The follies of watching Roberto Luongo attempt to play goal of late would be hilarious, if these egregious errors in goaltending weren't correctable. Let's start with his vaunted work ethic.
Now supposedly Luongo loves to practice to work on his game. Then why is it he is unable to handle the puck well? This inability in the modern game costs him dearly. The main thing is without this skill he quite naturally is incredibly timid in coming out of his net to chase loose pucks. As recent proof of that the Valtteri Filppula breakaway goal vs. Detroit where Bingo Bango Bongo should have pulled a Hasek and come out to shoot that puck away or at least slide out and flip Filppula over a la this. Sure it's hard to knock a goalie who stops 50 shots in a game but, of late, it seems the goals Luongo lets in are atrocious to say the least.
Which brings us to the other point--rest. Has Luongo or Coach Yogi Bear not learned the history of goalies who play too many regular season games? Throw in the fact that goalies who not only play in the Olympics but go deep in that tournament and take the gold tend to have lousy Stanley Cup runs in the spring.
Have a look at the Olympic gold medal winning goalies playoff record the year of their glory at the Winter Games:
Czech Republic goalie Dominik Hasek in '98 continues his excellent season and takes the 6th-seeded Sabres to the Conference Finals. He follows that up in '99 with a trip to the Final.
Then again this is Hasek who was arguably the greatest goalie of his generation (sorry, Patrick Roy).
In '02 Canadian gold medalist Martin Brodeur of the Devils (also a 6th-seeded team that year in the East) loses in the 1st round to the Carolina Hurricanes (who actually had 91 pts compared to New Jersey's 95). In '03, though, Marty takes New Jersey to its third Stanley Cup.
Swedish goalie Henrik Lundqvist takes the gold in Torino and promptly flames out in the 1st round as the 6th-seeded (is this a pattern or what?) New York Rangers get swept by their neighbors from New Jersey.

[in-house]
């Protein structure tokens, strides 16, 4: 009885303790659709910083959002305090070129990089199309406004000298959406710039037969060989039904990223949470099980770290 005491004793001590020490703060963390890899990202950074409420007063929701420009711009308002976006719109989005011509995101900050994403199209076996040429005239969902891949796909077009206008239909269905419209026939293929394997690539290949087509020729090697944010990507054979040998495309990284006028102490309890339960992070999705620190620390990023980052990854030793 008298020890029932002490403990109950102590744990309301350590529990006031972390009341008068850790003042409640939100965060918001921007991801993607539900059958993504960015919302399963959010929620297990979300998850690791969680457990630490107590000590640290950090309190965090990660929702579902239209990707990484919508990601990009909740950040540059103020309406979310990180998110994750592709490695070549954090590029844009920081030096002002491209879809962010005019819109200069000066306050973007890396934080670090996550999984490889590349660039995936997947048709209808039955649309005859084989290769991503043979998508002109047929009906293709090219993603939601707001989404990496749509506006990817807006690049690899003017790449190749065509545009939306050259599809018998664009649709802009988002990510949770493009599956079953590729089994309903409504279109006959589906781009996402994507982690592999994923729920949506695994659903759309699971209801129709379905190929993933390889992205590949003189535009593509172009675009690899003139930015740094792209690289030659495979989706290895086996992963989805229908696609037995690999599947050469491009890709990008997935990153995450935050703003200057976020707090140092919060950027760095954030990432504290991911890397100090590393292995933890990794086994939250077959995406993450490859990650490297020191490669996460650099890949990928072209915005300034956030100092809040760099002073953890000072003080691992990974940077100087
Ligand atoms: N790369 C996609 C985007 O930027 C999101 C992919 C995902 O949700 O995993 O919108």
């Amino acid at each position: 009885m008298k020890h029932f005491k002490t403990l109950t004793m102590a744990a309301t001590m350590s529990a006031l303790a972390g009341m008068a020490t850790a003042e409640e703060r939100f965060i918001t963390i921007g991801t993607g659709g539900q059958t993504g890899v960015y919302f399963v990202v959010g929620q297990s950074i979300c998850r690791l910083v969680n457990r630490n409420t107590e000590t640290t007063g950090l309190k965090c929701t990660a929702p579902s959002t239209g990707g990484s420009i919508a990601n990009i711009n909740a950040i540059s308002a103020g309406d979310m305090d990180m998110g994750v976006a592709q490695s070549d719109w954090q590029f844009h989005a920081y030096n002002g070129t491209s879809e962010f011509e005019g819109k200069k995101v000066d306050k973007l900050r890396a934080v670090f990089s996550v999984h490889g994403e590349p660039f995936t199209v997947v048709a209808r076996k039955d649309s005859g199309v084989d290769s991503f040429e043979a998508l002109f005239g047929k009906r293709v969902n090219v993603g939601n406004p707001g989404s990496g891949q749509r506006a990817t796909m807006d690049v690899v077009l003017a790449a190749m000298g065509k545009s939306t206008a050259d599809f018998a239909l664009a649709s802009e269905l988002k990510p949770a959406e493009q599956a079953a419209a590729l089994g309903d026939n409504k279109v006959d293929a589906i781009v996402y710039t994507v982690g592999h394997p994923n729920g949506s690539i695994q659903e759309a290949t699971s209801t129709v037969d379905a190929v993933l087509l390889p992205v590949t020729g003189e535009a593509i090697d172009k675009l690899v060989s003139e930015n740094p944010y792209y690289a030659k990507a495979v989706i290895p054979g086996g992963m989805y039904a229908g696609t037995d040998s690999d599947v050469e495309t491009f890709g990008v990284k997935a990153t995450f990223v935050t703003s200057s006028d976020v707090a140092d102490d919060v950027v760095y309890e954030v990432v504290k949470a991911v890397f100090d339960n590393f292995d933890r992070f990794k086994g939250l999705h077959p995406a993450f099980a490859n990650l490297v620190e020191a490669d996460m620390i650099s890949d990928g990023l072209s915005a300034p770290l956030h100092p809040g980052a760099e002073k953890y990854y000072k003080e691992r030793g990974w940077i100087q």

Unless you think Luongo is the next coming of Hasek, the Canucks are headed for a fall in round 1. Then again, here's hoping he's either the second coming of Hasek or Brodeur and it's a Cup Final run the following season in 2011. Stranger things have happened.
More worrying is the number of games Luongo is again racking up. He's played 62 with the Canucks and another 5 with Canada at the Olympics so far this season. Last season he played just 54 games and "almost" got the Canucks into the Conference Finals (curse you, Patrick Kane!).
Put it this way, the following goalies were your Stanley Cup champions with their regular season games played going into the playoffs each of those seasons:
'98 Chris Osgood, DET 64 GP
'99 Ed Belfour, DAL 61 GP
'00 Martin Brodeur, NJ 72 GP
'01 Patrick Roy, COLO 62 GP
'02 Dominik Hasek, DET 65 GP
'03 Martin Brodeur, NJ 73 GP
'04 Nikolai Khabibulin, TB 55 GP
'06 Cam Ward, CAR 28 GP
'07 Jean-Sebastien Giguere, ANA 56 GP
'08 Chris Osgood, DET 43 GP
'09 Marc-Andre Fleury, PITT 62 GP
So post-lockout the average number of games the Stanley Cup winner played in the regular season was 47 GP. Pre-lockout the average was 64 GP (boosted by Brodeur's ability to play a huge number of games because he faced fewer shots than most goalies given the New Jersey defense).
Anyway, if Luongo is to actually take the Canucks to Cup glory and not turn into a CuJo again come playoff-time, he may want to shut it down until round 1 starts. Or maybe the Canucks should pull a '06 Cam Ward move should Roberto falter. They could then ride Andrew Raycroft all the way to the Final. Hey, if Canada can win the most gold medals at an Olympic Games, anything can happen.